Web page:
If a spoken comment can have such unforeseen consequences, how much more care is needed in digital communication, where words can be spread with unimaginable speed? “The social media thus need the commitment of all who are conscious of the value of dialogue, reasoned debate and logical argumentation; of people who strive to cultivate forms of discourse and expression which appeal to the noblest aspirations of those engaged in the communication process.”[9] We will give authentic Christian witness if we try to practice special refinement, always being positive and respectful on the Internet.

Friendship and apostolate on the Internet

It is only natural that those who have received the gift of the faith want to spread it with respect and refinement to those they interact with in the digital world. “We have to conquer for Christ every noble human value,”[10] and striving to spread the Gospel by all the means at our disposal is a consequence of being a Christian. But to transmit the Christian message effectively it is good to know the specifics about the means we are using and the relationships that are formed there. Charity requires much more than just sending spiritual messages to a list of contacts; we need to take a real interest in the persons themselves and try to help each one, both within and outside the Internet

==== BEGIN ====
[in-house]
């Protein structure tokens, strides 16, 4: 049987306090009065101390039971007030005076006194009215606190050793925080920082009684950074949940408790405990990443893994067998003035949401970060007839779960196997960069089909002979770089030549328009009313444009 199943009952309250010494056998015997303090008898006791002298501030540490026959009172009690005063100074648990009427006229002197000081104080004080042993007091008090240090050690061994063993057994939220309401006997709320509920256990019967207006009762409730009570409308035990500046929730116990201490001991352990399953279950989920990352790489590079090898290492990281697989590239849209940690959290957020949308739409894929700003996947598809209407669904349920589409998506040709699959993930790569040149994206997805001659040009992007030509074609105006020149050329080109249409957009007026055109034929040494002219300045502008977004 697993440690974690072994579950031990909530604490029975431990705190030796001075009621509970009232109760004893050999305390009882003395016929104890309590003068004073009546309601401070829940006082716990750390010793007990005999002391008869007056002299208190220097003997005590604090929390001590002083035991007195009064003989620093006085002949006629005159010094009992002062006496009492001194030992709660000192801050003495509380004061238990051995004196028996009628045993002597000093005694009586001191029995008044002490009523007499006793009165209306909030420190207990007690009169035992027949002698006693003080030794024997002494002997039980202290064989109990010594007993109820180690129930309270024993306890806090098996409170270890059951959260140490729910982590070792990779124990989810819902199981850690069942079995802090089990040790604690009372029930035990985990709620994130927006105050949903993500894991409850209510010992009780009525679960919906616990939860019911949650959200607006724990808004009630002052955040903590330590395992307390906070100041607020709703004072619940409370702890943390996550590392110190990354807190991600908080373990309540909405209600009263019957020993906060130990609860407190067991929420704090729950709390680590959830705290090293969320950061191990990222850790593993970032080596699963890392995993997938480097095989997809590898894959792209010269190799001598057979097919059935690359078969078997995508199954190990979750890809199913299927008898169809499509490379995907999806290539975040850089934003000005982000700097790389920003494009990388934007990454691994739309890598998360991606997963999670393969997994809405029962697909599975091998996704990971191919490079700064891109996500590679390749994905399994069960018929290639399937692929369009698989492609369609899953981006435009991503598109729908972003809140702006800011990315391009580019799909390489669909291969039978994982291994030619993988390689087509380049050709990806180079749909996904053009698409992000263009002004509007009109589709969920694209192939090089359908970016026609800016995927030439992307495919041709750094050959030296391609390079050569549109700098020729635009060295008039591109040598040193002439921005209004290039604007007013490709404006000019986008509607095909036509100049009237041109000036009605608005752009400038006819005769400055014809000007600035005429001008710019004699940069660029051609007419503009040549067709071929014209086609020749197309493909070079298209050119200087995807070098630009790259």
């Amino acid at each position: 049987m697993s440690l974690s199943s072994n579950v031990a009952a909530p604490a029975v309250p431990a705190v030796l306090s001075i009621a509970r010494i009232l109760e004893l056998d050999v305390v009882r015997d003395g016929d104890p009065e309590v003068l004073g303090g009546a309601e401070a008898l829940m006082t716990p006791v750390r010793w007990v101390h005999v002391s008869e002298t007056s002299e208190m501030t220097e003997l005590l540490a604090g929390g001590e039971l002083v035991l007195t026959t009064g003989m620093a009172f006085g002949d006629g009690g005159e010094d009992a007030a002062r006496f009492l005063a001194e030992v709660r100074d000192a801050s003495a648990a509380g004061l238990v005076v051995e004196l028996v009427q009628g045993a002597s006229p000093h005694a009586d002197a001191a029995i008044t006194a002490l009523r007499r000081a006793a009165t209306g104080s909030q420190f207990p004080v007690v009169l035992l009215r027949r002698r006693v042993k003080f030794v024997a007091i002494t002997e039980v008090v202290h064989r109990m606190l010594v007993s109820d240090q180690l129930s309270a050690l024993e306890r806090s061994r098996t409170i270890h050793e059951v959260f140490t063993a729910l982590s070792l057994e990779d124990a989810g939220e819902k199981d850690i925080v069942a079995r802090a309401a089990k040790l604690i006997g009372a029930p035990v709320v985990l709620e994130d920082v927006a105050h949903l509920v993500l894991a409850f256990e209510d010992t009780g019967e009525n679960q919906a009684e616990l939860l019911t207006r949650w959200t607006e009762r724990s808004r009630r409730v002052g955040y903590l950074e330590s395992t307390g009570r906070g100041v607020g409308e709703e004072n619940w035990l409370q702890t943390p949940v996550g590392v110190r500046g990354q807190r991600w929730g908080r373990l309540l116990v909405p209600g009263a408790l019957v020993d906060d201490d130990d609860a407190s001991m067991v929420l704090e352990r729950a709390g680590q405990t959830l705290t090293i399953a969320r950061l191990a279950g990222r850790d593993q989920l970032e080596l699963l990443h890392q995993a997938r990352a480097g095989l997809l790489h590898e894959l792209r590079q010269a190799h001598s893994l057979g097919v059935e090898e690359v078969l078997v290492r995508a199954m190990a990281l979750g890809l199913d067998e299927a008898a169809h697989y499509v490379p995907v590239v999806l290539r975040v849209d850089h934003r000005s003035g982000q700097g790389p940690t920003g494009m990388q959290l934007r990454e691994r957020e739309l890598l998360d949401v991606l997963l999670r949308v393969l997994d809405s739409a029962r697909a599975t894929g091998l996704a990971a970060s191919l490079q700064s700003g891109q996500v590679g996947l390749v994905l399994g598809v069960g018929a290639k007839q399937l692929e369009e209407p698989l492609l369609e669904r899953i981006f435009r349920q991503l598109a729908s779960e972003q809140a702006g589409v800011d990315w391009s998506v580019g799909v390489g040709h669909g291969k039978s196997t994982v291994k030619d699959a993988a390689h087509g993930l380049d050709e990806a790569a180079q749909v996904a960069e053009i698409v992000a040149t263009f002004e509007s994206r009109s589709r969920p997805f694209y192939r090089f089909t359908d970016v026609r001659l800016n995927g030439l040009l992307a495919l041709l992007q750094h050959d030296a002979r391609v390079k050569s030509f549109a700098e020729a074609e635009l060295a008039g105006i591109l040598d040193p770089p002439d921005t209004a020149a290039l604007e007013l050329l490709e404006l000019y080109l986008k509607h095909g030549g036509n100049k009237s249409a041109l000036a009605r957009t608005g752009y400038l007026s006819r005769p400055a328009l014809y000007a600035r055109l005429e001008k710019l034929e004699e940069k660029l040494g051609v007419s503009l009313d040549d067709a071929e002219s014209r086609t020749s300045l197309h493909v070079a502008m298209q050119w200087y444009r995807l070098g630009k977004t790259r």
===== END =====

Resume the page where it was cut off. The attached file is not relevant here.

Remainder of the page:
Those who are well prepared, also technically, can find ways to transmit the faith effectively by digital means. However, it is good to be aware of the real impact these means can have, and avoid investing energy that could be better employed in other initiatives of greater apostolic impact. Simple and effective means to influence society are within everyone’s reach, such as sharing a piece of news or a good article, or writing a note to the author of a publication. Thus, taking into account our own personal circumstances, we will learn how to employ the new technologies correctly and virtuously, in a way proper to a Christian in the middle of the world.